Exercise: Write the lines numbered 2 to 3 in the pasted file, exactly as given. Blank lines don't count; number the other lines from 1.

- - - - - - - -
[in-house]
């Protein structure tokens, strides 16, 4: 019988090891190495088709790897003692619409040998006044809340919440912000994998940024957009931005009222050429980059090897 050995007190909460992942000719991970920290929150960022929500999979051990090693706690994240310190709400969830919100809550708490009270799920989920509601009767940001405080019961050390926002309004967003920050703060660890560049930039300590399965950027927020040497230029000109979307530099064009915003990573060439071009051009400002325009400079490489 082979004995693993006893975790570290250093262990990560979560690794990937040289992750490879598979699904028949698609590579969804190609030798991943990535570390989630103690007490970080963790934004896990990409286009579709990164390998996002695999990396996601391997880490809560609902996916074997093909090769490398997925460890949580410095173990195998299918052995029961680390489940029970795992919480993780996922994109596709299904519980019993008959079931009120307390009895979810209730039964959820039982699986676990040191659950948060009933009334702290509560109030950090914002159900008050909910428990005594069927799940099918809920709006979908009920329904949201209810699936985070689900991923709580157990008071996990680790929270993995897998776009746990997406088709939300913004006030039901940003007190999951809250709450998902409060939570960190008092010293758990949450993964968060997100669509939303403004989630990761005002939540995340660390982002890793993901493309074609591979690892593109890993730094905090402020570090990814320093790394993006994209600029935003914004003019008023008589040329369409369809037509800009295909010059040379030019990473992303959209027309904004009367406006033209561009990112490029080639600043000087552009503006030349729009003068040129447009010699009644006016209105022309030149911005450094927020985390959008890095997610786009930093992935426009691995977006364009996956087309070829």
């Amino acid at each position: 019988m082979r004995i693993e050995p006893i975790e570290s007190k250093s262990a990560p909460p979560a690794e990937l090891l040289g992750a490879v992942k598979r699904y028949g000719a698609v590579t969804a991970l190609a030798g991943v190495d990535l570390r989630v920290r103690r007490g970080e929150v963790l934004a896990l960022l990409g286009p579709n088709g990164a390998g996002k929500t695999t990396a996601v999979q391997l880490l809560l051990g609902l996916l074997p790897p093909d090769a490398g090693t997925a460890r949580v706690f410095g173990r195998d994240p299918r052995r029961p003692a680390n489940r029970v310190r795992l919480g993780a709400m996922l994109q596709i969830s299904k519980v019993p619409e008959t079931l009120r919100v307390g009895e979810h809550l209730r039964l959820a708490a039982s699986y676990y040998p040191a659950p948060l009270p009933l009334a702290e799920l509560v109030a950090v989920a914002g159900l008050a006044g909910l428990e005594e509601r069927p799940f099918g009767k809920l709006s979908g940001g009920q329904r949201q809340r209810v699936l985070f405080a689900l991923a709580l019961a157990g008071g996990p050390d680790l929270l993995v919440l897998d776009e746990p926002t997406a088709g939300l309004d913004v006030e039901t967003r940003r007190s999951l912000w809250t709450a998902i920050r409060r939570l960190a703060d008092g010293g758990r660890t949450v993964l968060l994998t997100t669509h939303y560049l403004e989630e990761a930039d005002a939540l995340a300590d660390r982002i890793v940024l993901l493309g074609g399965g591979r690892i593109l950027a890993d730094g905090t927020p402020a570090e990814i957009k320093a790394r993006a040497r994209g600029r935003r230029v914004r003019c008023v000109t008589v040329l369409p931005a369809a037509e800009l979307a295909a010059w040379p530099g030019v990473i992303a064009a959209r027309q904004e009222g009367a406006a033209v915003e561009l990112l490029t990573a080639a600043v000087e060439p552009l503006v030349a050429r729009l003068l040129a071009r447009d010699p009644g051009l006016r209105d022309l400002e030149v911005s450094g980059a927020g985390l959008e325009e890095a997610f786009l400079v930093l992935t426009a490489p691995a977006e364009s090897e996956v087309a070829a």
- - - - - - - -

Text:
């Protein structure tokens, strides 16, 4: 019988090891190495088709790897003692619409040998006044809340919440912000994998940024957009931005009222050429980059090897 050995007190909460992942000719991970920290929150960022929500999979051990090693706690994240310190709400969830919100809550708490009270799920989920509601009767940001405080019961050390926002309004967003920050703060660890560049930039300590399965950027927020040497230029000109979307530099064009915003990573060439071009051009400002325009400079490489 082979004995693993006893975790570290250093262990990560979560690794990937040289992750490879598979699904028949698609590579969804190609030798991943990535570390989630103690007490970080963790934004896990990409286009579709990164390998996002695999990396996601391997880490809560609902996916074997093909090769490398997925460890949580410095173990195998299918052995029961680390489940029970795992919480993780996922994109596709299904519980019993008959079931009120307390009895979810209730039964959820039982699986676990040191659950948060009933009334702290509560109030950090914002159900008050909910428990005594069927799940099918809920709006979908009920329904949201209810699936985070689900991923709580157990008071996990680790929270993995897998776009746990997406088709939300913004006030039901940003007190999951809250709450998902409060939570960190008092010293758990949450993964968060997100669509939303403004989630990761005002939540995340660390982002890793993901493309074609591979690892593109890993730094905090402020570090990814320093790394993006994209600029935003914004003019008023008589040329369409369809037509800009295909010059040379030019990473992303959209027309904004009367406006033209561009990112490029080639600043000087552009503006030349729009003068040129447009010699009644006016209105022309030149911005450094927020985390959008890095997610786009930093992935426009691995977006364009996956087309070829």
């Amino acid at each position: 019988m082979r004995i693993e050995p006893i975790e570290s007190k250093s262990a990560p909460p979560a690794e990937l090891l040289g992750a490879v992942k598979r699904y028949g000719a698609v590579t969804a991970l190609a030798g991943v190495d990535l570390r989630v920290r103690r007490g970080e929150v963790l934004a896990l960022l990409g286009p579709n088709g990164a390998g996002k929500t695999t990396a996601v999979q391997l880490l809560l051990g609902l996916l074997p790897p093909d090769a490398g090693t997925a460890r949580v706690f410095g173990r195998d994240p299918r052995r029961p003692a680390n489940r029970v310190r795992l919480g993780a709400m996922l994109q596709i969830s299904k519980v019993p619409e008959t079931l009120r919100v307390g009895e979810h809550l209730r039964l959820a708490a039982s699986y676990y040998p040191a659950p948060l009270p009933l009334a702290e799920l509560v109030a950090v989920a914002g159900l008050a006044g909910l428990e005594e509601r069927p799940f099918g009767k809920l709006s979908g940001g009920q329904r949201q809340r209810v699936l985070f405080a689900l991923a709580l019961a157990g008071g996990p050390d680790l929270l993995v919440l897998d776009e746990p926002t997406a088709g939300l309004d913004v006030e039901t967003r940003r007190s999951l912000w809250t709450a998902i920050r409060r939570l960190a703060d008092g010293g758990r660890t949450v993964l968060l994998t997100t669509h939303y560049l403004e989630e990761a930039d005002a939540l995340a300590d660390r982002i890793v940024l993901l493309g074609g399965g591979r690892i593109l950027a890993d730094g905090t927020p402020a570090e990814i957009k320093a790394r993006a040497r994209g600029r935003r230029v914004r003019c008023v000109t008589v040329l369409p931005a369809a037509e800009l979307a295909a010059w040379p530099g030019v990473i992303a064009a959209r027309q904004e009222g009367a406006a033209v915003e561009l990112l490029t990573a080639a600043v000087e060439p552009l503006v030349a050429r729009l003068l040129a071009r447009d010699p009644g051009l006016r209105d022309l400002e030149v911005s450094g980059a927020g985390l959008e325009e890095a997610f786009l400079v930093l992935t426009a490489p691995a977006e364009s090897e996956v087309a070829a």